*As beautiful as the chance encounter on a gallery wall of a painter and a drill hole.
colored plaster, drill holes
Existing holes and blemishes on the gallery walls are filled with colored plaster, thus highlighting the previous use of the space. Then, instead of suspending art, the walls are pierced with drill holes, forming popular tattoo designs like a pin-up, a palm tree, etc.
excerpt of the press text:
Voet's work title “As beautiful as the chance encounter on a gallery wall of a painter and a drill hole” alludes to the well known phrase “As beautiful as the chance encounter on an operating table of an umbrella and a sewing machine” by Comte de Lautréamont (1846-1870), the first and foremost of Surrealism's literally precursors. The work is about the memory of the space, exhibiting and producing images, contradictions and absurdity, and our need for soothing images, desire and imagination.
Voet starts the work with a very common act that many artists usually do before setting up their works, which is filling the holes on the gallery walls made to suspend artworks in the previous exhibition, followed by drilling new holes on the walls to make a new show. The only difference Voet will make in this routine work is filling the holes and damages on the walls with colored plaster so that the marks that the previous art or artists left behind become highlighted instead of being erased. By using the colored plaster, the “renovation” becomes cheerful and at the same time magnifies existing blemishes on the walls and thus the history of the space.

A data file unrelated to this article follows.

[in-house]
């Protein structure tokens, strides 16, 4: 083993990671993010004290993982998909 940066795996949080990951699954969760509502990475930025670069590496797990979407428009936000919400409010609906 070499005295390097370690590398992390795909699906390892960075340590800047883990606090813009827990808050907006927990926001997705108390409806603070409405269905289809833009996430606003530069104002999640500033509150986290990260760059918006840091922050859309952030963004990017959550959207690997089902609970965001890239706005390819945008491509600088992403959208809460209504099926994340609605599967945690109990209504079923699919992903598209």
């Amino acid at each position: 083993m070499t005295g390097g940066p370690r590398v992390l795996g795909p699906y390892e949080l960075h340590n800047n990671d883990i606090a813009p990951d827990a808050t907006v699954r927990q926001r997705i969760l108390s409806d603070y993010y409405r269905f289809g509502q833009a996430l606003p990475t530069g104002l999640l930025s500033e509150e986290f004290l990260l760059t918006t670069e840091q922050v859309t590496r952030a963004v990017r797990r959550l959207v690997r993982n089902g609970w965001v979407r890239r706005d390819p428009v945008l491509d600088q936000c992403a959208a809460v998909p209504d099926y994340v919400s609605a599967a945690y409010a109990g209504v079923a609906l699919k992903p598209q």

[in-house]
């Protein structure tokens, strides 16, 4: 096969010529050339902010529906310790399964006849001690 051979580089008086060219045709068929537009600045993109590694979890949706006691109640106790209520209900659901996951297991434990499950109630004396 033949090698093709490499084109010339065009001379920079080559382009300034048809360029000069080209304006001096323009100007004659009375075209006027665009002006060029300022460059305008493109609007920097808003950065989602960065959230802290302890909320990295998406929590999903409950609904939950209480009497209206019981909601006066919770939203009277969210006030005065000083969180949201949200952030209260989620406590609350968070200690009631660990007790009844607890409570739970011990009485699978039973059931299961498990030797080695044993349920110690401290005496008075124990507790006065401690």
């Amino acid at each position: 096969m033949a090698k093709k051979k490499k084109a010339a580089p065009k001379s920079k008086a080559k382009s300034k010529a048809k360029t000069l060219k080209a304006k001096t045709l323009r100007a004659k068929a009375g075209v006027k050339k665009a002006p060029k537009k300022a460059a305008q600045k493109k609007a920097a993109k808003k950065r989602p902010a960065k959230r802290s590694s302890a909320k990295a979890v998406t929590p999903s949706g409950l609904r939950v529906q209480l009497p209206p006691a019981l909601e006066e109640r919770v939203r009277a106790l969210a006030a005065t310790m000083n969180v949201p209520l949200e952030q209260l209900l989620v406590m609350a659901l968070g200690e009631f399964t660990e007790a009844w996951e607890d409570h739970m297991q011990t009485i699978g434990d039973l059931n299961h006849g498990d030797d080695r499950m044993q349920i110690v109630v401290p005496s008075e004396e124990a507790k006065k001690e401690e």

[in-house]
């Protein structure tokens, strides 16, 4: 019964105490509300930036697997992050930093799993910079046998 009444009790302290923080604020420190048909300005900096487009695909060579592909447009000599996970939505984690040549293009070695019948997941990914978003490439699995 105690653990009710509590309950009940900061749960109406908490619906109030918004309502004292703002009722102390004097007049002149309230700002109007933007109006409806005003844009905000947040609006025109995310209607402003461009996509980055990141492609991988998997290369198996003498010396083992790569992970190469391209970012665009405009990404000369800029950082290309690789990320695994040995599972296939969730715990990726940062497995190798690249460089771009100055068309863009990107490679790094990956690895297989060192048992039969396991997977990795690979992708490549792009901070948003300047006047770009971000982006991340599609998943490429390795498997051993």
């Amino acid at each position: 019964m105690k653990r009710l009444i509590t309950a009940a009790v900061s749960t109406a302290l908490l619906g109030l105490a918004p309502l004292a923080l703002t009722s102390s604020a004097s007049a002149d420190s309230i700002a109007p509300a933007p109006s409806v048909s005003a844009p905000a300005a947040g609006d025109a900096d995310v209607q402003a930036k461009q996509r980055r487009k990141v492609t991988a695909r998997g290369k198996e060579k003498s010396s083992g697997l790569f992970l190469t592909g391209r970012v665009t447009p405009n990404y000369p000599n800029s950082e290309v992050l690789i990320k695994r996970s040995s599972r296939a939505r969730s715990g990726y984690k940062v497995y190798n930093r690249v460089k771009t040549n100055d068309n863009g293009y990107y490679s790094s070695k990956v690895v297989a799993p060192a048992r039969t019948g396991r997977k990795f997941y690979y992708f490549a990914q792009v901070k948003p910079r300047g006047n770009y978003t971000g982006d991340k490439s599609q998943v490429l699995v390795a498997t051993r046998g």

Voet then drills new holes, not to suspend images, but to make new images by piercing the wall, similar to a tattoo needle piercing the human skin. The images taken from tattoo designs, a pin up girl and a palm tree that belong to a subculture, representing their identity, dreams, and fantasies, are used to mirror our desire to ornament our walls with paintings and works of art.
The present work “As beautiful as the chance encounter on a gallery wall of a painter and a drill hole” refers to an earlier work “Stardust” where she created a large graffiti made of gingerbread and sugarcoated cookies that mimicked the existing graffiti's on the exhibition site. By conflating youth culture and the fairy tales genre of literature Voet points to the similarities of the two, both of which provide a means to overcome our restricted and mundane life.
“The Earth is Flat.” can also be referred to as a relevant past work, where she interrupted the historical context of an abandoned chapel that had been built by a convent prohibiting decoration, by gluing multiple copies of a poster of clouds on the ceiling. By creating an illusionary classical ceiling painting of the heavens with posters hung askew, Heidi Voet orchestrates a collision between our expectations and reality.